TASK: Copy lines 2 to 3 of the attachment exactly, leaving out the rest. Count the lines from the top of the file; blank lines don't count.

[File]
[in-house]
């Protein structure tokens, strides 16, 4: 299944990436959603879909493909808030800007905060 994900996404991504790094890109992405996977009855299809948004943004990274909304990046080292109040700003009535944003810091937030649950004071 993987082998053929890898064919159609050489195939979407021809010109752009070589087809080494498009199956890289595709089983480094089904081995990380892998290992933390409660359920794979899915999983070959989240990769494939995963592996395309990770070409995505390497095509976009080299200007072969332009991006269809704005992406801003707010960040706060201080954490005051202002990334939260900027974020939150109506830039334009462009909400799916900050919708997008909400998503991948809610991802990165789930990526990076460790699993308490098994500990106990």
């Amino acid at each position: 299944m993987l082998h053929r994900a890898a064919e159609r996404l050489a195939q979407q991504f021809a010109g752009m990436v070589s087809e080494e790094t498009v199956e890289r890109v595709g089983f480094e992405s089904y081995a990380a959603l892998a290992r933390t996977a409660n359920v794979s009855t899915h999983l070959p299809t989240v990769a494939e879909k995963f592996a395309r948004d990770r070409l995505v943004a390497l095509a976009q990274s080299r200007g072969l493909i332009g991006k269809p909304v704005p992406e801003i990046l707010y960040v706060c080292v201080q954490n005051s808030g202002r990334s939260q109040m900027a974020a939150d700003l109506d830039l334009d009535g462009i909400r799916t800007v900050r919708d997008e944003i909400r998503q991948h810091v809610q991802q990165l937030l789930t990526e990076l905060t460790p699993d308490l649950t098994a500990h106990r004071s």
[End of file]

């Protein structure tokens, strides 16, 4: 299944990436959603879909493909808030800007905060 994900996404991504790094890109992405996977009855299809948004943004990274909304990046080292109040700003009535944003810091937030649950004071 993987082998053929890898064919159609050489195939979407021809010109752009070589087809080494498009199956890289595709089983480094089904081995990380892998290992933390409660359920794979899915999983070959989240990769494939995963592996395309990770070409995505390497095509976009080299200007072969332009991006269809704005992406801003707010960040706060201080954490005051202002990334939260900027974020939150109506830039334009462009909400799916900050919708997008909400998503991948809610991802990165789930990526990076460790699993308490098994500990106990």
């Amino acid at each position: 299944m993987l082998h053929r994900a890898a064919e159609r996404l050489a195939q979407q991504f021809a010109g752009m990436v070589s087809e080494e790094t498009v199956e890289r890109v595709g089983f480094e992405s089904y081995a990380a959603l892998a290992r933390t996977a409660n359920v794979s009855t899915h999983l070959p299809t989240v990769a494939e879909k995963f592996a395309r948004d990770r070409l995505v943004a390497l095509a976009q990274s080299r200007g072969l493909i332009g991006k269809p909304v704005p992406e801003i990046l707010y960040v706060c080292v201080q954490n005051s808030g202002r990334s939260q109040m900027a974020a939150d700003l109506d830039l334009d009535g462009i909400r799916t800007v900050r919708d997008e944003i909400r998503q991948h810091v809610q991802q990165l937030l789930t990526e990076l905060t460790p699993d308490l649950t098994a500990h106990r004071s």